If all you do is street driving, you'll benefit from less camber.
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Old 06-02-2012, 06:47 AM   #16
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when i went to ~ +6* caster, i went from -2.9* camber to ~ -2.4* and it was much better in the wet/rain and the braking wasnt as 'squirrely' at the limit
never missed the camber really

more pos caster rocks

make sure toe is 0
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Old 06-02-2012, 09:27 AM   #17
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I have ~-2.3Frt and it wear quite a bit on the inside even with 4-5 track days a year. I diled back to -1.8 and it is much better now.
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Old 06-02-2012, 10:30 AM   #18
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Quote:
Originally Posted by BeBop86 View Post
It's toe that increase tire wear, not camber.

I run 0* toe all around and -3* up front, my tire wear is perfectly fine.

If you're at 0* toe, you'll be fine.
Quote:
Originally Posted by JDwhiteWRX View Post
What he said, I've been running -3 on my daily driver for years, with zero toe the wear is very even.
These sorts of comments invariably come up when people talk about running lots of negative camber. There's more to tire wear than just keep toe at 0. If someone does a lot of highway driving and not a whole lot of back roads / surface street driving then lots of negative camber will most definitely lead to uneven tire wear. Been there, done that.
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Old 06-02-2012, 12:29 PM   #19
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Quote:
Originally Posted by Uncle Scotty View Post
when i went to ~ +6* caster, i went from -2.9* camber to ~ -2.4* and it was much better in the wet/rain and the braking wasnt as 'squirrely' at the limit
never missed the camber really

more pos caster rocks

make sure toe is 0
This sounds great. Any idea what caster these COM-C top hats are offering me at the moment? And what's a cheap way to add more caster? I guess STI lower control arms?

Believe it or not, in the rain ABS was TERRIBLE.
I was driving down an empty street with 3 stop signs. I thresheld braked last second to the stop sign and made it easily everytime. Last stop sign I wanted to try the ABS and I was sliding right through the intersection.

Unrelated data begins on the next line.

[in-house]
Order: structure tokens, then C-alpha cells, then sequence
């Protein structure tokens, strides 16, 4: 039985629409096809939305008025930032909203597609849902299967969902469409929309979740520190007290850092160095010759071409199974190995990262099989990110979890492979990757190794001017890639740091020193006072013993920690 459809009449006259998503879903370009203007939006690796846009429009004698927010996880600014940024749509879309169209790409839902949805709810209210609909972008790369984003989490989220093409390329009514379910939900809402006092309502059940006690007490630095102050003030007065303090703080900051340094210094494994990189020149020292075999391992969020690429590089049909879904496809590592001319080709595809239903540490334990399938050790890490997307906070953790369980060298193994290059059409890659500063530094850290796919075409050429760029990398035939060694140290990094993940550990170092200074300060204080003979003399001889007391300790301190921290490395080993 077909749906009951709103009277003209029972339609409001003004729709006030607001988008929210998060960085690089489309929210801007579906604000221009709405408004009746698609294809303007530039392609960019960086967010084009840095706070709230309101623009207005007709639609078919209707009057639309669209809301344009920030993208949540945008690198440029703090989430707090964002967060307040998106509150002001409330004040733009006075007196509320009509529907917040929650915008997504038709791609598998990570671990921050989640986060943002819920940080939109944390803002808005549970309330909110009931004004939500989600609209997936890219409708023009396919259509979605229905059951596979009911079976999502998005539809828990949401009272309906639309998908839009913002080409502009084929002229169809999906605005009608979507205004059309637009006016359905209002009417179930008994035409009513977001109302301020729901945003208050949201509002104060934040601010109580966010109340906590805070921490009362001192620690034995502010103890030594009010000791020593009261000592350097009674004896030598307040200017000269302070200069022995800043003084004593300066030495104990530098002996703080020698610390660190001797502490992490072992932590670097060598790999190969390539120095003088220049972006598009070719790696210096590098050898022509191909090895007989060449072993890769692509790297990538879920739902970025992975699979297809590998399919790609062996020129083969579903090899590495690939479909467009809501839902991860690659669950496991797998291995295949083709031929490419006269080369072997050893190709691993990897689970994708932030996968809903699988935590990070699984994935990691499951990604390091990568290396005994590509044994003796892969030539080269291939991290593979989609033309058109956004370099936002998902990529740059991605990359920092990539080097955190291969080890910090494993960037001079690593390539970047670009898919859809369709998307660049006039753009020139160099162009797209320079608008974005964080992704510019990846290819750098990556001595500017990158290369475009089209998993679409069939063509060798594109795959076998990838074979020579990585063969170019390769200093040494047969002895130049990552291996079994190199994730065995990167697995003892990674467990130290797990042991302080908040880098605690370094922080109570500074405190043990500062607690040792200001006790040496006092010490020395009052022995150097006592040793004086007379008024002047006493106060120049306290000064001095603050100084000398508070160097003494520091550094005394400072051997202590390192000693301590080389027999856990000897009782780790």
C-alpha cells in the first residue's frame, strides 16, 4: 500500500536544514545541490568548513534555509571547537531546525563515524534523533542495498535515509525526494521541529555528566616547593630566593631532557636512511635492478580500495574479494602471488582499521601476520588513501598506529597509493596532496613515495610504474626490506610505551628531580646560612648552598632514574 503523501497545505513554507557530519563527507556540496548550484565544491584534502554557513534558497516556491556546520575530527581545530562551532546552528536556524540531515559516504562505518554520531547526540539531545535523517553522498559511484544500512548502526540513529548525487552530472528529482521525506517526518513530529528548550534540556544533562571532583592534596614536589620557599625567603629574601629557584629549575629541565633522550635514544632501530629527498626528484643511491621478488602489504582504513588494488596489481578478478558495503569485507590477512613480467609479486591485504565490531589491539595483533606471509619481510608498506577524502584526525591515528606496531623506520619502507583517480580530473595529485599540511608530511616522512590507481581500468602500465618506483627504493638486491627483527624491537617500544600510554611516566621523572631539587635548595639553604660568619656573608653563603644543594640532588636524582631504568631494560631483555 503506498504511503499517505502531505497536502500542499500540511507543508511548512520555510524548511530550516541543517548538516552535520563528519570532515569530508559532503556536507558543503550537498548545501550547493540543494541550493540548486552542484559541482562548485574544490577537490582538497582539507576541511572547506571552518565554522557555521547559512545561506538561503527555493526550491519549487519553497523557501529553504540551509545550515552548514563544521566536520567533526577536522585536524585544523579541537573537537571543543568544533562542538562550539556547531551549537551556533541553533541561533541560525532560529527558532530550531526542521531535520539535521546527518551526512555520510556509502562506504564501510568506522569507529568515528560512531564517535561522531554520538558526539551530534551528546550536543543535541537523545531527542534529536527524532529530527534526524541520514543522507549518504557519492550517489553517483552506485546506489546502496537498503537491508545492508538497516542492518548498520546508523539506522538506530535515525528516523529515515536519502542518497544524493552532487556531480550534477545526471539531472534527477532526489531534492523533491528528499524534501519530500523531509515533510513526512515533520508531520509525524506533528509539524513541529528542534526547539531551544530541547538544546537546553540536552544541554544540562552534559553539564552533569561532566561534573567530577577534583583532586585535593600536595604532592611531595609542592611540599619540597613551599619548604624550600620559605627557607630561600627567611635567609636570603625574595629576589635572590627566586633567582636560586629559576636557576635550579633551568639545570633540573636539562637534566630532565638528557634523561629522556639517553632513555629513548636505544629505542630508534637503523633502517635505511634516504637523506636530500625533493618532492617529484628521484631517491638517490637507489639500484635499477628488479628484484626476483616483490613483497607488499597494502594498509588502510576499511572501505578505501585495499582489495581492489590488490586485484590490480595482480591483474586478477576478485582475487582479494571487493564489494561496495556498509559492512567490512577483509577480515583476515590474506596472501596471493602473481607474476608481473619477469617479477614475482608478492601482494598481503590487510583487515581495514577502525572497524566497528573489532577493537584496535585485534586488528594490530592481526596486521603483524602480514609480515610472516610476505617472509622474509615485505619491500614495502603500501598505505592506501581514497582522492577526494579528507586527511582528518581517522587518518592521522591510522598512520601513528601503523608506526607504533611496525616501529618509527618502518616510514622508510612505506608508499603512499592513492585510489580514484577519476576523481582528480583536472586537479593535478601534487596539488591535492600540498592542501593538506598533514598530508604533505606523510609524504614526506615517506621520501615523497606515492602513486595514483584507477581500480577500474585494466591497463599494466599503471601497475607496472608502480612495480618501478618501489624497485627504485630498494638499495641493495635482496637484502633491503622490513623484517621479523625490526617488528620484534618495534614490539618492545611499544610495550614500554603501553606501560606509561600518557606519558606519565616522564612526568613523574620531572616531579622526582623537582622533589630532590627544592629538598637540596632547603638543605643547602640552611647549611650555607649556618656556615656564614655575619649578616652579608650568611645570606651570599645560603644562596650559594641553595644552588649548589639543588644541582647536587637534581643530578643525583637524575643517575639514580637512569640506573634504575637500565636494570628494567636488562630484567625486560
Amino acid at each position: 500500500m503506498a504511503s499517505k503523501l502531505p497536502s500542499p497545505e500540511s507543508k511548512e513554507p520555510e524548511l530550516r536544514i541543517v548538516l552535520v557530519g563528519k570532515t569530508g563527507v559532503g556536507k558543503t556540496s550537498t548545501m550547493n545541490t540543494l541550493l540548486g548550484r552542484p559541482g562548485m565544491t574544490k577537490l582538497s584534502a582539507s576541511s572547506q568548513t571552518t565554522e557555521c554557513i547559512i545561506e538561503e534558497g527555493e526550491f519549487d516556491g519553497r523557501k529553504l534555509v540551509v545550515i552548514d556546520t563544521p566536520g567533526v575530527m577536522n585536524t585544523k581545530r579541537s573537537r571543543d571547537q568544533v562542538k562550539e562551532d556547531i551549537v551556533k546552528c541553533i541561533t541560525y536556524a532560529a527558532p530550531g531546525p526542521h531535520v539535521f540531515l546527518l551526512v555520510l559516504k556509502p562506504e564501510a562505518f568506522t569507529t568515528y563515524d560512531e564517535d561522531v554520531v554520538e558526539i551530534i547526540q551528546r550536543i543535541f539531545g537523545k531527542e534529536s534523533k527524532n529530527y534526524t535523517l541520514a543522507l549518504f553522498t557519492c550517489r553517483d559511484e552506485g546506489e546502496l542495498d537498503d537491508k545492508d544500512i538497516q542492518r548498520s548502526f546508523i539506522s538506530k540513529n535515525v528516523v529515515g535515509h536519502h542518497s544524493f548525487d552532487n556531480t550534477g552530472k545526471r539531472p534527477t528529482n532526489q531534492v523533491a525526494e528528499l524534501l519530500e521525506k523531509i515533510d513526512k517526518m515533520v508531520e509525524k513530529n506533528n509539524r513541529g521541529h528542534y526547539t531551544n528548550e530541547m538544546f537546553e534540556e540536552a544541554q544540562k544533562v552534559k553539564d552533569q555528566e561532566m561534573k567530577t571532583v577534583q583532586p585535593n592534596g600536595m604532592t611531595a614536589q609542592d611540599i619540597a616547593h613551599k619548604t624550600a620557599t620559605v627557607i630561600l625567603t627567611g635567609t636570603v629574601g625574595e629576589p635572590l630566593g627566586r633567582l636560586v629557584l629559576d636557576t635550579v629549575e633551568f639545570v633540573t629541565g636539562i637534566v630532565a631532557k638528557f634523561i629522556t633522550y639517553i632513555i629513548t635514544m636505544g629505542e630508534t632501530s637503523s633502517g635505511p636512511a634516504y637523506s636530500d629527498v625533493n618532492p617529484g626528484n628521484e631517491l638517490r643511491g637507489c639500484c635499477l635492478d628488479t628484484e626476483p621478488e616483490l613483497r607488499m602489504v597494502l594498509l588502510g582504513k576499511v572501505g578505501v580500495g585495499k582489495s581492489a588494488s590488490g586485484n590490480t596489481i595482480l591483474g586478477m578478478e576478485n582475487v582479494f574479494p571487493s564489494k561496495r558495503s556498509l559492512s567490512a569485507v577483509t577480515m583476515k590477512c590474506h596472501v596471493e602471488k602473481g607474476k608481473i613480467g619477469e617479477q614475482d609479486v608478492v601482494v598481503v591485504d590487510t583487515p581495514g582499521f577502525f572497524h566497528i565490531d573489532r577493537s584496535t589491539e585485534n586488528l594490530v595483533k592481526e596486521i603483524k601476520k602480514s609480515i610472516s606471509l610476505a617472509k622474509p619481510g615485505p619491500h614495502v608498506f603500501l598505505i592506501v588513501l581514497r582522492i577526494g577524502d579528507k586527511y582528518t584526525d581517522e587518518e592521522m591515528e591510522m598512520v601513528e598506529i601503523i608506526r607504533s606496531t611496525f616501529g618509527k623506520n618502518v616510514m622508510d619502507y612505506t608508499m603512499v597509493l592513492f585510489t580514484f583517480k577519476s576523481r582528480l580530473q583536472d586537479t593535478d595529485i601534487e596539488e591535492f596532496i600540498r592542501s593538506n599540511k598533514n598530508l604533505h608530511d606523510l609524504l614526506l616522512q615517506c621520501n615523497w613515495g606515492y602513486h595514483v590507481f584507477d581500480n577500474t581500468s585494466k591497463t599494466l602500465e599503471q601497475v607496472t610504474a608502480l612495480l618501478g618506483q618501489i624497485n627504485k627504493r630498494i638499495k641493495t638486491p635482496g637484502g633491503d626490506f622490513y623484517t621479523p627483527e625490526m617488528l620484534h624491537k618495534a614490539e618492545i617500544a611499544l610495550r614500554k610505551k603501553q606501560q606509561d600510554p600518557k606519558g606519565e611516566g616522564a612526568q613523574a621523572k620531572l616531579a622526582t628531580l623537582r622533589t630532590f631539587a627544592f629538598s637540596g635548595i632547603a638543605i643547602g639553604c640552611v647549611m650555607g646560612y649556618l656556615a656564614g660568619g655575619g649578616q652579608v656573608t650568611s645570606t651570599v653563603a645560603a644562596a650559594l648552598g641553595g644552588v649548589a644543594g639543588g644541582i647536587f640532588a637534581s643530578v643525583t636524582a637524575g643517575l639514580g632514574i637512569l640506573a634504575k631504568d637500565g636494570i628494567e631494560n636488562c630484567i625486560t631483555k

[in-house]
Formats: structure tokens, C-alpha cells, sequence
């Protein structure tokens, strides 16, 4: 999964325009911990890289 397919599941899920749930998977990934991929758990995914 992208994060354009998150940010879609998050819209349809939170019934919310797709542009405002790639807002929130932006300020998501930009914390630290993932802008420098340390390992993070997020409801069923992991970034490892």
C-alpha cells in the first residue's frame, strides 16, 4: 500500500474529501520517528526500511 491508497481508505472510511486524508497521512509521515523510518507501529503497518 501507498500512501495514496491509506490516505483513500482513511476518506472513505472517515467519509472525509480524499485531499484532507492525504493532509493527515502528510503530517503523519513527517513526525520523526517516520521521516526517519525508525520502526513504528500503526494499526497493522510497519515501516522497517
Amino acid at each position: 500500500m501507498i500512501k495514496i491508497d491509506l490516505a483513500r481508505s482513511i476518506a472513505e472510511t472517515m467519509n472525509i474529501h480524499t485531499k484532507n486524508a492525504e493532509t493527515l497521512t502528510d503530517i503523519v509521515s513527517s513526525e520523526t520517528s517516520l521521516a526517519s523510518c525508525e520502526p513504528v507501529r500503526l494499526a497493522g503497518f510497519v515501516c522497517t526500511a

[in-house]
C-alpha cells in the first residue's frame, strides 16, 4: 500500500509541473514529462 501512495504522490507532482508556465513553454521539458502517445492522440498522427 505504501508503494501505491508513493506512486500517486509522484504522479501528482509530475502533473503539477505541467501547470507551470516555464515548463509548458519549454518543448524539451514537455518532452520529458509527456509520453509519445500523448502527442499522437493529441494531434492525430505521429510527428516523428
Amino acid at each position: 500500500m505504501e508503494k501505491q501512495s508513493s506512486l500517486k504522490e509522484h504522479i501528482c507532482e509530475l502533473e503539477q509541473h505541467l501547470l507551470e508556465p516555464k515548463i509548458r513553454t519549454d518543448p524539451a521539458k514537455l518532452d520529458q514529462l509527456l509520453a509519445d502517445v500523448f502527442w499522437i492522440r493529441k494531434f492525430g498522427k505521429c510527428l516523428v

I wonder what mods would have affected this poor performance.
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Old 06-02-2012, 04:34 PM   #20
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Quote:
Originally Posted by 2JZ

This sounds great. Any idea what caster these COM-C top hats are offering me at the moment? And what's a cheap way to add more caster? I guess STI lower control arms?

Believe it or not, in the rain ABS was TERRIBLE.
I was driving down an empty street with 3 stop signs. I thresheld braked last second to the stop sign and made it easily everytime. Last stop sign I wanted to try the ABS and I was sliding right through the intersection.
I wonder what mods would have affected this poor performance.
Look into a whiteline anti lift kit.
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Old 06-02-2012, 11:51 PM   #21
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Quote:
Originally Posted by 2JZ View Post
you mean what "you said". You posted your thoughts and posted again saying that
Double post sarcasm>You
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Old 06-03-2012, 03:19 AM   #22
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Snap oversteer isn't a byproduct of camber. You will increase grip with camber and can subsequently change the oversteer/understeer behavior, but "snap" type of behavior is largely a byproduct of spring vs damping, more specifically sway bar spring effect during side to side motion which is something you can't really damp. A spring heavy car tends to rubberband a little bit. This is more significant when running cars with big sways but retaining mild spring and damper packages. You get a very high side to side spring effect that can be extremely sensitive to steering inputs. You have to be very smooth and deliberate with chassis inertia in order to drive the car well.

Tire wear won't be like what you think. Wear will come down to use. If you use the car hard, the tires will wear more even. If you're just cruising down the highway 99% of the time, the insides will wear more. If you run an auto-x once in a while AND actually push your car, you will find the high camber with the mixed sport and daily may be more even overall than you think. The amount of camber will depend on the use, and you can determine how you're doing by tracking tire use over time. For example, I have a Forester set at -2.5 front and -1.0 rear running a relatively stiff setup. I still over wear the outsides of the tires at this setting. From average use overall, I find that the car needs another -.5 to -1 more camber in order to produce even tire wear over the sum use of the tire for mixed daily and sport driving.

As for ABS, it's ok or quite good depending on what car you drive. Don't blame ABS for crappy tire traction. The ABS is a pretty functional system despite how much people want to blame it. There are certain forms of it that are crap, like the older cars with rear drum brakes. Beyond that though, it's mostly a tire issue more than anything else. Disabling ABS actually worsens braking distance without addressing brake bias balance. Stock, it's front biased to promote understeer. ABS under heavy braking actually redistributes braking force and evens out the bias, optimizing braking. ABS off, you're stopping about 15% farther out. Neutral out the bias and you're basically equal again. ABS does have certain weaknesses like bumps. It's not great about bumps. It's also not great with some loose surfaces as some surfaces will allow you to brake stronger by locking up the tires some. However, asphalt road in the rain is ALL the tire's issue.

Last edited by Back Road Runner; 06-03-2012 at 03:24 AM.